The folks at Swedish Automobile — the parent company of Saab Automobile — are nothing if not persistent. Despite seeking (and not receiving) bankruptcy protection from Sweden last week, the automaker continues to scrape up funding.
How? By hawking technology, including that tied to future products. Saab claims it’s managed to find a way to craft a bridge loan with Chinese automaker Youngman Lotus — one of two parties involved in a $359 million deal that’s still waiting to clear regulatory hurdles — through a new special purpose entity. If all goes according to plan, Saab could rake in $96 million, while Youngman could receive rights to use and modify the Phoenix architecture — the platform expected to underpin the next-generation 9-3.
Good news, but there are still a few hurdles yet. First, Youngman will likely need to receive blessing from China’s regulatory boards, which are notoriously slow in granting consent. Further, $96 million isn’t really enough to run a car company, especially one that’s close to $210 million in the hole.
Theoretically, the loan could help tide the company over until the Chinese regulatory bodies vote on the $359 million investment — which, according to Automotive News, officials have a “good feeling” about. Still, the window to receive an okay is growing increasingly slim, thanks to yet another development in the Swedish drama.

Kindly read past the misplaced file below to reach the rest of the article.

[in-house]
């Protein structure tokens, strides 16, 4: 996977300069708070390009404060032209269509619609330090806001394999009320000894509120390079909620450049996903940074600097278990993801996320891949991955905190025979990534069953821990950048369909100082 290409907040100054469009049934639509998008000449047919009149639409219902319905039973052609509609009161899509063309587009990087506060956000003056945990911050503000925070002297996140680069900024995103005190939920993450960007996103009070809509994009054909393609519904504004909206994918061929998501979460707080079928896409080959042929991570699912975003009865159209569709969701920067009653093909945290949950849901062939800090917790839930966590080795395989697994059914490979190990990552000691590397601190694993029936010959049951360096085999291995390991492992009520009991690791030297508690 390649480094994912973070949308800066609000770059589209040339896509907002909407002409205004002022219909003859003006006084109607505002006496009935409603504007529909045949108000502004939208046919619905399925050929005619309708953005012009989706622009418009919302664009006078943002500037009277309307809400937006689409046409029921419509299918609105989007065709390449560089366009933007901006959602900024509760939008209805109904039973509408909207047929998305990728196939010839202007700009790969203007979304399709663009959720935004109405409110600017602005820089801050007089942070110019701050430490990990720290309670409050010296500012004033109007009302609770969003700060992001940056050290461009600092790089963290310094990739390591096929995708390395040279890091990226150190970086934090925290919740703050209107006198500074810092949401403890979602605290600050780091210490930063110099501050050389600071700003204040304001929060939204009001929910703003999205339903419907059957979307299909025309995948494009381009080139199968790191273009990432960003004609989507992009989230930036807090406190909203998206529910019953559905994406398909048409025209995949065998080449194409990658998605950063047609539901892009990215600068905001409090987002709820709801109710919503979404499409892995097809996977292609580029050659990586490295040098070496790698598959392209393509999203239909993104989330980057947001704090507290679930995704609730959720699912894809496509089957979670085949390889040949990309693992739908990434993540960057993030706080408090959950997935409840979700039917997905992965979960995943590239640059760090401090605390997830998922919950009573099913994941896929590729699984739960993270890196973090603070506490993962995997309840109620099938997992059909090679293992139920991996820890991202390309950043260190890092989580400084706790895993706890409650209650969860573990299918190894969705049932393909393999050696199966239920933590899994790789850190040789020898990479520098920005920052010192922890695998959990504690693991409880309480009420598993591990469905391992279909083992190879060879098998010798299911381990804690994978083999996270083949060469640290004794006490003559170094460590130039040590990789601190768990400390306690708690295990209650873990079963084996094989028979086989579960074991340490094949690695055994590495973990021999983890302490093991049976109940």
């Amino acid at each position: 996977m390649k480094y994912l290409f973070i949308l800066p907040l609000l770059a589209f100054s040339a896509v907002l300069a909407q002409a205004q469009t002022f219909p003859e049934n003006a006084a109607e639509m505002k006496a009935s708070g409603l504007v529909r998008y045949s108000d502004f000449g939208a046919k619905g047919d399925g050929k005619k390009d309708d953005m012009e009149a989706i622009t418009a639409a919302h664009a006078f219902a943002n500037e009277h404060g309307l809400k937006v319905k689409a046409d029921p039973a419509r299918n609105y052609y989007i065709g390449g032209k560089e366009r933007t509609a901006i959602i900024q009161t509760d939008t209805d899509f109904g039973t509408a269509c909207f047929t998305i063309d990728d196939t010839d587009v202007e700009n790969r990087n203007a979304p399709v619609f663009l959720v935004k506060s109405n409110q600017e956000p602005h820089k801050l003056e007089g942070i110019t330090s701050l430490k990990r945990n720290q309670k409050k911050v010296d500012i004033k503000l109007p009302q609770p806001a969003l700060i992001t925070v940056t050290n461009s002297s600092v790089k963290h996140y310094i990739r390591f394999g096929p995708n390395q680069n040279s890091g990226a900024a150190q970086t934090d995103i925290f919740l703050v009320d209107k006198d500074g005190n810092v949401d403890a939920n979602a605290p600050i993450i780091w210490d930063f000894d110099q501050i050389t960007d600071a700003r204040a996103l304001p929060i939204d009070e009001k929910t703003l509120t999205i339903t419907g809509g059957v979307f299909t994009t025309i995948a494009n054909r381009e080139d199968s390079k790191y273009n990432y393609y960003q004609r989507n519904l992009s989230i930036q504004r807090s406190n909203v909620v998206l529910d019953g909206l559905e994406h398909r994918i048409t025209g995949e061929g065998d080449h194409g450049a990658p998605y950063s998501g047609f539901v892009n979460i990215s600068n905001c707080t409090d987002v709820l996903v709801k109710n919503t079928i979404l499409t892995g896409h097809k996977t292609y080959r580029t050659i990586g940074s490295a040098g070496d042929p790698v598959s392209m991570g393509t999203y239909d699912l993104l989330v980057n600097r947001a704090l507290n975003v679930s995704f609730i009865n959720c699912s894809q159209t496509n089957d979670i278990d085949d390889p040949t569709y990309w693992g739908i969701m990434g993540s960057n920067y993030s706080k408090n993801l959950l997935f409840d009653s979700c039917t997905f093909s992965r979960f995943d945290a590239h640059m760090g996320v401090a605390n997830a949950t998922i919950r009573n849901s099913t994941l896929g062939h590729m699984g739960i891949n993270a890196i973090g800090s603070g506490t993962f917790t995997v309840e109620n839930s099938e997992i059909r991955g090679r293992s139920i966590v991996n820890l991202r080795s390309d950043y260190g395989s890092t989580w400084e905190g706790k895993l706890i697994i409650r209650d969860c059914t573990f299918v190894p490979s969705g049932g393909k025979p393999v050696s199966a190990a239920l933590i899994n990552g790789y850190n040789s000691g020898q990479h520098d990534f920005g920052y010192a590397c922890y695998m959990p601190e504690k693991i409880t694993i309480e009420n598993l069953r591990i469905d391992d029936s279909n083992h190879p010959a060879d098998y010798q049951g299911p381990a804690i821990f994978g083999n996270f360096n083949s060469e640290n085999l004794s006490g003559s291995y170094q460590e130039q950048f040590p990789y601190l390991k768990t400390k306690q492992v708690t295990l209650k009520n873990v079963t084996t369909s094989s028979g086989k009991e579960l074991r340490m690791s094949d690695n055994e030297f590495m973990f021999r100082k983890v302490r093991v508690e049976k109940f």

Two of Sweden’s labor unions — Unionen and Ledarna — have filed petitions with the government to force the automaker into bankruptcy proceedings, largely since their members employed at Saab haven’t received wages for the entire month of August. Two additional labor unions are considering filing for the same, but are waiting to see if Saab’s appeal for bankruptcy protection, which was just submitted to the Swedish court system, is approved before proceeding any further.
Source: Saab, Automotive News (Subscription required)